Wilson, Thomas P.
Aborn, David A.; Carroll, Andrew
College of Arts and Sciences
University of Tennessee at Chattanooga
Place of Publication
In Tennessee, the Barking Treefrog (Hyla gratiosa) is listed as both rare and vulnerable, and more field data is needed to elucidate its distribution. Predictive modeling using the program MaxEnt provided results for models that guided field sampling to potential presence locations. From April-August 2017, 126 sites (63 historical; 63 predicted) were visited monthly and sampled for frog calls according to a standardized protocol. Field results revealed H. gratiosa’s auditory presence at 23 out of 63 historic sites and at nine out of 63 predicted sites. While other predictive models were also generated, MaxEnt was demonstrated to be most precise in predicting presence likelihood. Weighted regression analysis showed that shrub/scrub and woody wetland coverages were the most positively associated with presence. The results suggest that H. gratiosa is not as relatively abundant as some frog species throughout ecologically relevant landscapes in Tennessee.
There are many people I have to thank, for their unwavering, steadfast support, encouragement, and patience throughout the many obstacles of this project. First, I thank Dr. Wilson for all of his sound advising and keeping me grounded, especially when I became overly ambitious on occasions or needed firm guidance. Even more, he has been as supportive and encouraging as a father to me, helping me to feel assured of my abilities and facilitating my growth as a person. He continues to inspire me as a scientist every day and I am deeply honored to have been a member of his lab. Words can only express so much, but I hope he knows how much he has meant to me as an advisor, father-figure, role model and friend. I thank Andy Carroll for believing in my potential and involving me in amazing opportunities in the GIS lab, which seamlessly complimented the skills needed for this project. As my primary workplace supervisor over the past few years, I’ve learned more than just technical skills from him; he reflected all of the ideal qualities of a caring and loyal supervisor, and I am glad to have held him as a role model as well. I’m ever grateful for his support on my committee and for all of the thoughtful advice he’s given. I thank Dr. Aborn for his encouragement and support on my committee, as he has provided insight for this project and words of wisdom for the field sampling. His sense of humor was also welcome and I appreciated his down to earth perspectives. Other professors I must thank are Drs. DeAnna Beasley, Hope Klug, and Jennifer Boyd, for encouraging writing processes and giving thoughtful feedback. Your willingness to guide and assist with the progress of this thesis meant a great deal to me, and the added encouragement along the way helped to cheer me on! I greatly thank Bob English for his contribution and collaboration with data, because it made a large portion of this project possible! Also, I thank Dr. Joanne Romagni, Dr. Ethan Carver, and the Biology/Geology/Environmental Sciences Department for supplying me with funds to carry out the field portion of my project. All of you helped in a great way to help be accomplish my goal! To the friends at the University of the South at Sewanee, I must thank Saunders Drukker, Nate Wilson, Bran Potter, and Dr. Kristen Cecala for their help and support in advising my arrival at certain sites – you all were a great help! While out in the field, I had a select group of individuals that housed me, and so I give a special heartfelt thanks to Jeremy Hooper, Ashley and Nick Tieman, and Susan and Rusty Tuders. All of you were so wonderful to help me out and I will never forget your compassion. Last, but definitely not least, I want to thank all of my family and friends who supported and encouraged me along the way: my parents, my sisters (Ann, Sara, and Elora), my uncles and aunts, Laura Lee, Rebekah Hildebrandt, Joanna Elmore, Brittany Bird, Paul-Erik Bakland, Elijah Reyes, Kelly Daniels, Tori Roy, Charlie Mix and other graduate colleagues, members of Team Salamander and the IGTLab. You all played a role in helping me get to this point in my life, and I am eternally grateful for each of you.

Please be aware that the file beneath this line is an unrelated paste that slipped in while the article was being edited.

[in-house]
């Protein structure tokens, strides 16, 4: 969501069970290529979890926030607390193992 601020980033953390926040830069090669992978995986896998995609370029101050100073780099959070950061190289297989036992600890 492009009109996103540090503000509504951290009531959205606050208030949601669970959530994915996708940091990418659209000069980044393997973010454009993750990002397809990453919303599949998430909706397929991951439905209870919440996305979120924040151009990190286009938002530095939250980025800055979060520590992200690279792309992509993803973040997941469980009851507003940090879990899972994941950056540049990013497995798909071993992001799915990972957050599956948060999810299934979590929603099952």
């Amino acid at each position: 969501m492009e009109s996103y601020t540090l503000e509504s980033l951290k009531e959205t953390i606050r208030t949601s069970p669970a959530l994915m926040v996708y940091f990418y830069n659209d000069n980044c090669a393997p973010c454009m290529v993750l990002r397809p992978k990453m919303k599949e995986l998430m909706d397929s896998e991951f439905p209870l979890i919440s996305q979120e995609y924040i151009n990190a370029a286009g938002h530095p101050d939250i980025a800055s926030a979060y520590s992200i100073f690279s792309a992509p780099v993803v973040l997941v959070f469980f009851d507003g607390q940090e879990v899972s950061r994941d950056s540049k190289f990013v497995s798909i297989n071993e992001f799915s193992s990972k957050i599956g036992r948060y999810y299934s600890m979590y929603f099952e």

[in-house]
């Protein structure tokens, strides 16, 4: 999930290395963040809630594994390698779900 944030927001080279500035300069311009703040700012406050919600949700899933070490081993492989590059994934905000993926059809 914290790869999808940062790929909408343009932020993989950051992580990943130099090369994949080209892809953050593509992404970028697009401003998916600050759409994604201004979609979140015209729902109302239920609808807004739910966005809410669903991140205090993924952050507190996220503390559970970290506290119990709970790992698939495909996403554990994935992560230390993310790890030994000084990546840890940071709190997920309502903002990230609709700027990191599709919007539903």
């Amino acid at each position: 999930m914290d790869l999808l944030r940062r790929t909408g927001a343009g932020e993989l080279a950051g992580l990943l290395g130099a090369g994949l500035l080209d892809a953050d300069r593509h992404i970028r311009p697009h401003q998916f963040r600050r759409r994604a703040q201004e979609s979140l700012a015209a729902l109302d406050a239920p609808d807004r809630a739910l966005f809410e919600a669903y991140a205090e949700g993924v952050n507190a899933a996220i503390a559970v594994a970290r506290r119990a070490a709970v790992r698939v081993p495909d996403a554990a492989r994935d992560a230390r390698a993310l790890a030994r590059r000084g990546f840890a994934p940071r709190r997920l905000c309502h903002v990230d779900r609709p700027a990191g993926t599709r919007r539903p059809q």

M. S.; A thesis submitted to the faculty of the University of Tennessee at Chattanooga in partial fulfillment of the requirements of the degree of Master of Science.
Hylidae -- Tennessee; Frogs; Barking treefrog
xiii, 78 leaves
Hunt, Nyssa R., "Development and assessment of predictive spatial models for a rare Tennessee anuran: Barking treefrog (Hyla gratiosa)" (2018). Masters Theses and Doctoral Dissertations.